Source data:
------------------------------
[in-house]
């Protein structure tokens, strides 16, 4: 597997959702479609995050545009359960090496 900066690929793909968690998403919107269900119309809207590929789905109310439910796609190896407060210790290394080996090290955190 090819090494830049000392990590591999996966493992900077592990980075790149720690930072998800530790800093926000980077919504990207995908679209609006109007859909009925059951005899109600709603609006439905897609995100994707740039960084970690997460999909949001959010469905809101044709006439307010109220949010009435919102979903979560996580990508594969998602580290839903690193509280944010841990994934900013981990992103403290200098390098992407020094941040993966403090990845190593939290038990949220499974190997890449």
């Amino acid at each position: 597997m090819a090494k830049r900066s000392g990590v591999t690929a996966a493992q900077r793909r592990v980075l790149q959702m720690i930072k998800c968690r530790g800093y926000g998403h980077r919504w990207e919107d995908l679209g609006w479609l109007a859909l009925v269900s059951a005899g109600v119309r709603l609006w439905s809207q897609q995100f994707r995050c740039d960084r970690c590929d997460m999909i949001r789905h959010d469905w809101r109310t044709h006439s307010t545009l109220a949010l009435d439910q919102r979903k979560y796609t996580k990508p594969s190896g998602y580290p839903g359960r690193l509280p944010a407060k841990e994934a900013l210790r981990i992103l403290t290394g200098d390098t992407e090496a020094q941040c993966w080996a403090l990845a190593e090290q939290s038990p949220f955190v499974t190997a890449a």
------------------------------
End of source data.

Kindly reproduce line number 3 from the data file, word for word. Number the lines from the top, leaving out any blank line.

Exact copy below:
């Amino acid at each position: 597997m090819a090494k830049r900066s000392g990590v591999t690929a996966a493992q900077r793909r592990v980075l790149q959702m720690i930072k998800c968690r530790g800093y926000g998403h980077r919504w990207e919107d995908l679209g609006w479609l109007a859909l009925v269900s059951a005899g109600v119309r709603l609006w439905s809207q897609q995100f994707r995050c740039d960084r970690c590929d997460m999909i949001r789905h959010d469905w809101r109310t044709h006439s307010t545009l109220a949010l009435d439910q919102r979903k979560y796609t996580k990508p594969s190896g998602y580290p839903g359960r690193l509280p944010a407060k841990e994934a900013l210790r981990i992103l403290t290394g200098d390098t992407e090496a020094q941040c993966w080996a403090l990845a190593e090290q939290s038990p949220f955190v499974t190997a890449a």